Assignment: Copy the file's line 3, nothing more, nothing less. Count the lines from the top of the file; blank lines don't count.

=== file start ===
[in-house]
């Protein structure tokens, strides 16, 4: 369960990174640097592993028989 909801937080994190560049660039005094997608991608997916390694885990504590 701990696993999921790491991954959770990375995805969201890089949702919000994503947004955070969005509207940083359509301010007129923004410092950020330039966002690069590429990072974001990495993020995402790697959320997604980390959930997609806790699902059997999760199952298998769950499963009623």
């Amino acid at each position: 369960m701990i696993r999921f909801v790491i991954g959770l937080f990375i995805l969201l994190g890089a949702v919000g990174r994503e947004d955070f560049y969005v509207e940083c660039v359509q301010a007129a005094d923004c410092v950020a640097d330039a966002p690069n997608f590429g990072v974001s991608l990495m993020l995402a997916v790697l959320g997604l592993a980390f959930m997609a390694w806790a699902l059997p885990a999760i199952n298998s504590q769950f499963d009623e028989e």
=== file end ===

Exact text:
């Amino acid at each position: 369960m701990i696993r999921f909801v790491i991954g959770l937080f990375i995805l969201l994190g890089a949702v919000g990174r994503e947004d955070f560049y969005v509207e940083c660039v359509q301010a007129a005094d923004c410092v950020a640097d330039a966002p690069n997608f590429g990072v974001s991608l990495m993020l995402a997916v790697l959320g997604l592993a980390f959930m997609a390694w806790a699902l059997p885990a999760i199952n298998s504590q769950f499963d009623e028989e």